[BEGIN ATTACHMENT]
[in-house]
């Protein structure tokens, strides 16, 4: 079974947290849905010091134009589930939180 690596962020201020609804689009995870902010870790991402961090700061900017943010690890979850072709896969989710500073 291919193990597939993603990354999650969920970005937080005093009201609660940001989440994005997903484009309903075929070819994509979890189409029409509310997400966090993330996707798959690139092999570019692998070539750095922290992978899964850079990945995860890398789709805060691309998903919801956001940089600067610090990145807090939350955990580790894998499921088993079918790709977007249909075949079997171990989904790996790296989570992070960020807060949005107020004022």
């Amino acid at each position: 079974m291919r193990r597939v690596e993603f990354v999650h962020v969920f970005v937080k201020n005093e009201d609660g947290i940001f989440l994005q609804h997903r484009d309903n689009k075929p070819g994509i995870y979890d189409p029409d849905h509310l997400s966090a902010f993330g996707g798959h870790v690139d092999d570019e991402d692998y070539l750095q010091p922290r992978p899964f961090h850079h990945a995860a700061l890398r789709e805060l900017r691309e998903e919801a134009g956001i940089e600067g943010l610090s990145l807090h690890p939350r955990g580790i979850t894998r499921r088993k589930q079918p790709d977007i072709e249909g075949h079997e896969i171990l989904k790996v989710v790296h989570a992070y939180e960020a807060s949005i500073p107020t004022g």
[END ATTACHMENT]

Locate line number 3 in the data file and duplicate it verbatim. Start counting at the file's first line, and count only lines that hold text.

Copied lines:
């Amino acid at each position: 079974m291919r193990r597939v690596e993603f990354v999650h962020v969920f970005v937080k201020n005093e009201d609660g947290i940001f989440l994005q609804h997903r484009d309903n689009k075929p070819g994509i995870y979890d189409p029409d849905h509310l997400s966090a902010f993330g996707g798959h870790v690139d092999d570019e991402d692998y070539l750095q010091p922290r992978p899964f961090h850079h990945a995860a700061l890398r789709e805060l900017r691309e998903e919801a134009g956001i940089e600067g943010l610090s990145l807090h690890p939350r955990g580790i979850t894998r499921r088993k589930q079918p790709d977007i072709e249909g075949h079997e896969i171990l989904k790996v989710v790296h989570a992070y939180e960020a807060s949005i500073p107020t004022g």